I can't imagine how scared you were. Thanks so much for sharing.

    Margaret Crowley

  13. It's been years since I was last attacked by a stranger. And isn't that just a horrible way to measure time? Here's another bit of lousy math: The set of all women I know, and that of all women I know who have been assaulted by someone, intersect fully.

    It's so much a part of our worlds, we don't consciously think about how we plan our days to avoid obvious trouble spots: badly-lit areas around twilight, or deserted streets, which parks we shun when we're alone, how and when we lock or unlock our cars and houses. "Can't make the concert on Thursday, that's my self-defense class." We live in a mature civilised society, where the rule of law is the foundation, and what that means for us practically speaking is, we probably don't have to go armed to get the week's groceries.

    But yeah, when you get that little buzz that says something doesn't feel right, that means something is not right, and just stopping what you're doing and looking around for the not-right will make you look less of a potentially easy target.

    And whatever happens, or has happened, it is not your fault. Ever.

  14. OMG, Amanda! That's a horrible story--but thank you so much for sharing it.

    My daughter is just this week attending a self-defense course aimed at protecting her from an attacker. Hearing your story makes me soooo glad I signed her up for it.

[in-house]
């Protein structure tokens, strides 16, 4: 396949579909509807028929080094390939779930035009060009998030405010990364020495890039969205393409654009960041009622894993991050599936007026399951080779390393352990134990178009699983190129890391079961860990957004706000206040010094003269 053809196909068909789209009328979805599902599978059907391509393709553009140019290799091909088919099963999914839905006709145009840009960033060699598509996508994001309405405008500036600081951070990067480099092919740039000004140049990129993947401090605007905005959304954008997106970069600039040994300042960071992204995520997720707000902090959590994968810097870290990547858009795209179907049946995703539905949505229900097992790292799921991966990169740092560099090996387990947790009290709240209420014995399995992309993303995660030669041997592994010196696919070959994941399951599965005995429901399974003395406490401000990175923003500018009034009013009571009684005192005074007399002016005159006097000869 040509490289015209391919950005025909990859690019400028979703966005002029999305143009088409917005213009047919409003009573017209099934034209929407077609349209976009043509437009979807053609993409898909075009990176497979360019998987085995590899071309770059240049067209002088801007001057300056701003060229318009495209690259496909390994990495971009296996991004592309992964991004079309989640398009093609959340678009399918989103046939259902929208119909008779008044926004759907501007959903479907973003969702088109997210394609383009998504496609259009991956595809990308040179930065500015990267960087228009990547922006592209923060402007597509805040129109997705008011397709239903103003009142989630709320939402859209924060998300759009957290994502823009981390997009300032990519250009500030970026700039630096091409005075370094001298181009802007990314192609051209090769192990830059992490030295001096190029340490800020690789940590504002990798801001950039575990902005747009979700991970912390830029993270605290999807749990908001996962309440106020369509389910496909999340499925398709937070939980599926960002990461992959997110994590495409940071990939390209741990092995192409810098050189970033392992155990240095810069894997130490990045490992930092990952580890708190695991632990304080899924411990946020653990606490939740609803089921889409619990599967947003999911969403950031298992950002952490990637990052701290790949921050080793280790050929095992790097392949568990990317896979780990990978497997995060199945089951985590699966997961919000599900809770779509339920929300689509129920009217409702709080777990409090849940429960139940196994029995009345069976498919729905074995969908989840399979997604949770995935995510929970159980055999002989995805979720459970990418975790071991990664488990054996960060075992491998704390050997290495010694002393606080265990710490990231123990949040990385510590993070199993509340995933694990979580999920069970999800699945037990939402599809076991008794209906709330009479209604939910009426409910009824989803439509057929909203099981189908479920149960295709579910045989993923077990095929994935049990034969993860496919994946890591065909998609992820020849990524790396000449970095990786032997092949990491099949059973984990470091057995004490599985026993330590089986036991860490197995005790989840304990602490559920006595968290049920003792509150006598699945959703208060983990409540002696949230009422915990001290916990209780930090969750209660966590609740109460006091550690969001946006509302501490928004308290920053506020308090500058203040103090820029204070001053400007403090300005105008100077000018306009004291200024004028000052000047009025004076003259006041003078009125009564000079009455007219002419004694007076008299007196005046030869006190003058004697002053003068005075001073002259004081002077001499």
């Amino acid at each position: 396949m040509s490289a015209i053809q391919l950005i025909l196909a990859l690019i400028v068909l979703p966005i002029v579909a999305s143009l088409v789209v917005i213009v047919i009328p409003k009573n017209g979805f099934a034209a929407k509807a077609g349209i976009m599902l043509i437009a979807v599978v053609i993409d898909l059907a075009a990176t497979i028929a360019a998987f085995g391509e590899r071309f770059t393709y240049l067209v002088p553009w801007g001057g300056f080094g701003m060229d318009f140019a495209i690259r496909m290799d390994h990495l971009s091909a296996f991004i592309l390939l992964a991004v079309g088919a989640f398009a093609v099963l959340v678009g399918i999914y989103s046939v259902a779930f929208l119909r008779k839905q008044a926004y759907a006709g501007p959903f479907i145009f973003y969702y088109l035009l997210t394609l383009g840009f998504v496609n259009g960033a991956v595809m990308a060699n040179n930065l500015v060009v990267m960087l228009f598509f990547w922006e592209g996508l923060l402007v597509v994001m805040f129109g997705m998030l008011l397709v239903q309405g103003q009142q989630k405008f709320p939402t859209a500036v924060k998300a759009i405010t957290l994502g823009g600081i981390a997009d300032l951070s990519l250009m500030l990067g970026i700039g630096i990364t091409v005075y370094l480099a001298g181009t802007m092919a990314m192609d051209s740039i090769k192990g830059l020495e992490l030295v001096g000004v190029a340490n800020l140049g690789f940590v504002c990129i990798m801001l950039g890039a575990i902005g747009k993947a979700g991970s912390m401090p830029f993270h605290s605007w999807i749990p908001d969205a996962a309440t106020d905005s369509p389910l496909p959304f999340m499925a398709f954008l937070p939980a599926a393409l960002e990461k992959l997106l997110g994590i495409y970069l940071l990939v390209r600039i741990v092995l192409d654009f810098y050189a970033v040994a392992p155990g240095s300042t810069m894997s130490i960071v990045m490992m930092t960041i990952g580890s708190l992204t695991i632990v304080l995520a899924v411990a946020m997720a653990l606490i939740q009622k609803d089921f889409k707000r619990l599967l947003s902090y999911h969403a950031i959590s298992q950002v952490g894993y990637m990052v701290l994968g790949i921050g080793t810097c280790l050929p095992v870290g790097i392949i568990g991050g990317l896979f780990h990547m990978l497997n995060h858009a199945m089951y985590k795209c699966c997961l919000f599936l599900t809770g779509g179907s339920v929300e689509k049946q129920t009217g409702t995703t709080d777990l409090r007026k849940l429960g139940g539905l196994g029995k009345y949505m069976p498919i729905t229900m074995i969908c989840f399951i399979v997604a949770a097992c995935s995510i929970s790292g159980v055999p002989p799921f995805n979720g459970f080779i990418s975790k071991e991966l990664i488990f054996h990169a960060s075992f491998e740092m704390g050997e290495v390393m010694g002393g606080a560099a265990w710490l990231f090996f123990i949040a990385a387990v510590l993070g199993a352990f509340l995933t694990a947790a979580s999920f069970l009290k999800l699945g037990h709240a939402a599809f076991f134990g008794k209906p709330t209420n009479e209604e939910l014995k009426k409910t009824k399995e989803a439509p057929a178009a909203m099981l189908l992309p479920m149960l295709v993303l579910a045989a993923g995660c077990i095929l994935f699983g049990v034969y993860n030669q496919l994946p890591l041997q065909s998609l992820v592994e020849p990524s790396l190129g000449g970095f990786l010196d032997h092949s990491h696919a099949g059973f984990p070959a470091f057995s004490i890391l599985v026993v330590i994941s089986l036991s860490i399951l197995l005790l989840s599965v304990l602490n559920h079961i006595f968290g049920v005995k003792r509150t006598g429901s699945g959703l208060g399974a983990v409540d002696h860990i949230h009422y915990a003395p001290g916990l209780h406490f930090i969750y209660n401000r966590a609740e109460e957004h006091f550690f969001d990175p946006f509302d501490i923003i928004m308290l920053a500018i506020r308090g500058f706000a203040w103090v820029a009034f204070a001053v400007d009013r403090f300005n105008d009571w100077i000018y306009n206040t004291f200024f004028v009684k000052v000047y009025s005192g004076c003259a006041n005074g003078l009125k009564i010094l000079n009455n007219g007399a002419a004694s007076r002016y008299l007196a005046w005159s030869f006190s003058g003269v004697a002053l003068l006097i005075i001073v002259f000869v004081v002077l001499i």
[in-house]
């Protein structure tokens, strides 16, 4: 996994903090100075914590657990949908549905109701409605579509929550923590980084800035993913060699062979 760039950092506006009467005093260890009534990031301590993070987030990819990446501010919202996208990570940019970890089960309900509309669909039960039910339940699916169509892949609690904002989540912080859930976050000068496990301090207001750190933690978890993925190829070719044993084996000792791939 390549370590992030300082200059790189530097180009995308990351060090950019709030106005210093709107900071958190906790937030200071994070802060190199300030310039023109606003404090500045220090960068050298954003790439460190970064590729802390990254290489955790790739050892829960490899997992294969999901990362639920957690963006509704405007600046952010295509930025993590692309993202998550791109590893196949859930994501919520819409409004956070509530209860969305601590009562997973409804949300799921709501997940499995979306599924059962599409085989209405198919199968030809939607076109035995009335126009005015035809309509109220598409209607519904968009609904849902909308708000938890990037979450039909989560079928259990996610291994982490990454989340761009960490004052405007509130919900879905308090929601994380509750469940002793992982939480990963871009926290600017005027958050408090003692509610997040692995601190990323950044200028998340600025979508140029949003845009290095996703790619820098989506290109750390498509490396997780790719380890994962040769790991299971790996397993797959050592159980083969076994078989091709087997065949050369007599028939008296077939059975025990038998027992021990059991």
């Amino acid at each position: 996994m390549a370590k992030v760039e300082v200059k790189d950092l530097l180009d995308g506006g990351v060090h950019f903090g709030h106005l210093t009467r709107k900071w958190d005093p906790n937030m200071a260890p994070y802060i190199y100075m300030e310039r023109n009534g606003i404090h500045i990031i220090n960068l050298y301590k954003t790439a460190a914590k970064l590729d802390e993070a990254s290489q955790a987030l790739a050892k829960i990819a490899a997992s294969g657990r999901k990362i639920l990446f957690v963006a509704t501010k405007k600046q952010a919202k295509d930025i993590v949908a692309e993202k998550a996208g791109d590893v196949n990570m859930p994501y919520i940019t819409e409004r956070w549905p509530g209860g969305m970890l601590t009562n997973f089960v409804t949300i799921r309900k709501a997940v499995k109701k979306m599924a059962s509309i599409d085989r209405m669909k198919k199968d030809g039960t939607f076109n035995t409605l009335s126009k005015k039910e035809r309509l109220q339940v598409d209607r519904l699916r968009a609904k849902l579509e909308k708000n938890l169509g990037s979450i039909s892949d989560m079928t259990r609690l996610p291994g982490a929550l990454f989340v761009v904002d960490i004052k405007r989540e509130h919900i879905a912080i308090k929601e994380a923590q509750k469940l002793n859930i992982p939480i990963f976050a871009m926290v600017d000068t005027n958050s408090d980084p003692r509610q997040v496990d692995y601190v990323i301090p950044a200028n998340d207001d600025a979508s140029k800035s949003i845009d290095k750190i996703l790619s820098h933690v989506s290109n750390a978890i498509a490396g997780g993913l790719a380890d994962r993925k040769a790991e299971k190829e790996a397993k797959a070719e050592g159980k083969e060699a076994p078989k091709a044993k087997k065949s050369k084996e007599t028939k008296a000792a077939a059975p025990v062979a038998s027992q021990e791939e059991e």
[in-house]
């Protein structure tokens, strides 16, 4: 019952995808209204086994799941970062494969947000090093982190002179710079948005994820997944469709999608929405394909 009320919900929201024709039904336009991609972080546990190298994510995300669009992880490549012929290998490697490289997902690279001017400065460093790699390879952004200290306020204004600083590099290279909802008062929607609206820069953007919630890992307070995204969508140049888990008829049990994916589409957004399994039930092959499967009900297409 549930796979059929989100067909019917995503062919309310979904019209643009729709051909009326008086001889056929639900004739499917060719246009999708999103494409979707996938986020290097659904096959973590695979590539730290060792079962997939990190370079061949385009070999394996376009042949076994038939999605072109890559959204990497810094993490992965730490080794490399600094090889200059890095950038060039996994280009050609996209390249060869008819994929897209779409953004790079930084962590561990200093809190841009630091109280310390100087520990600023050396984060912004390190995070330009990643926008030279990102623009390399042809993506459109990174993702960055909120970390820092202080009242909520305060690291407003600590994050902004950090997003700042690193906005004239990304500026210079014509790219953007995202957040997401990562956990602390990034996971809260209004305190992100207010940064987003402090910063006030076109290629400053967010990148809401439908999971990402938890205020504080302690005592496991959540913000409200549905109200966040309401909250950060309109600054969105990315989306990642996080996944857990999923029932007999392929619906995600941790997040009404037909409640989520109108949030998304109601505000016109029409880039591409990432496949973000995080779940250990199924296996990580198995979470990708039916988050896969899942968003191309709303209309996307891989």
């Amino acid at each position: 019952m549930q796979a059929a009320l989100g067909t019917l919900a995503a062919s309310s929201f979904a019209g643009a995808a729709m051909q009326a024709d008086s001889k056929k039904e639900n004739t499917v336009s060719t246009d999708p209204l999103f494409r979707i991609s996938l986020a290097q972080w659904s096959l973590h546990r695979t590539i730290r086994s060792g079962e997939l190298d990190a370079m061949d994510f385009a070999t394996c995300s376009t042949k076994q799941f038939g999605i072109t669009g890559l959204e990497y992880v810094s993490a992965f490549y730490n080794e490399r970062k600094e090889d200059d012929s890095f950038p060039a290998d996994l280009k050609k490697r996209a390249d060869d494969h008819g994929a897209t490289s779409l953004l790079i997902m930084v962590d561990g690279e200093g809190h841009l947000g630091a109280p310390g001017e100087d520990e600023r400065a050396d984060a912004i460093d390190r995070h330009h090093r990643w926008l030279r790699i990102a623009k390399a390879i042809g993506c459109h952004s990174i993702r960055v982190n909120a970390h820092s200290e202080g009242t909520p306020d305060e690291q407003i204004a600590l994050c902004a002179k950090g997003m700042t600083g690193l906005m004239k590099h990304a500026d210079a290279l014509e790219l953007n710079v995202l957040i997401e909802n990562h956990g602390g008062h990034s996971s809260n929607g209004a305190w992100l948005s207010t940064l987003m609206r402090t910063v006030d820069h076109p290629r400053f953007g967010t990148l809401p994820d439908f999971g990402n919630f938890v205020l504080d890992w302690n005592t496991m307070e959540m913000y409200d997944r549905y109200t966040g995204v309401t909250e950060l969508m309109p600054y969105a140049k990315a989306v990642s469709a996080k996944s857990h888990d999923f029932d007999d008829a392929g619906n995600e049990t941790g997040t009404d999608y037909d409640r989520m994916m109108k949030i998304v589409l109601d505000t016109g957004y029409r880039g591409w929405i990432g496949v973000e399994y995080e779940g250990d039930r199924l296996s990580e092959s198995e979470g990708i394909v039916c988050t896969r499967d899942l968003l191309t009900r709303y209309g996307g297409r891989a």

15. I'm a survivor. College campuses are among the most common places for sexual assault, rape, mugging. I'm so glad you got away intact.

    It may be that your unknown friend was an angel. He certainly has MY gratitude.

    Make noise. The attacker wants to get away. Also never leave your location. Run, and don't run straight in case he has a gun-- very hard to hit a moving target. And BE LOUD.

    Thanks for sharing this, Amanda. It must have been very hard.

  16. Thank you for sharing your story! I'm just glad it had a 'good' ending. At least much better than it could have been. You made so many amazing points and The Gift of Fear will be priceless to whoever wins it (don't enter me in the contest, I've read it) I was raised by a 'paranoid' mother who taught me never to ignore my gut instinct and that book reiterated everything I was ever taught. Thanks for spreading the word about it!

  17. Thank you for sharing this. It gave me the chills and reminded me to trust those gut feelings. I'll be passing this reminder along. Thank you for that.

  18. Anonymous12:50 PM

    Amanda - thank you for sharing your experience. I have my own experience and I'm sure many women (and probably some men) have their own experiences, whether they choose to share them or not. I think you are very brave to talk about it, and to encourage others to learn to be self-sufficient in the art of self-defense. You may have saved a life today. ~ Debra Newhouse

  19. Anonymous12:51 PM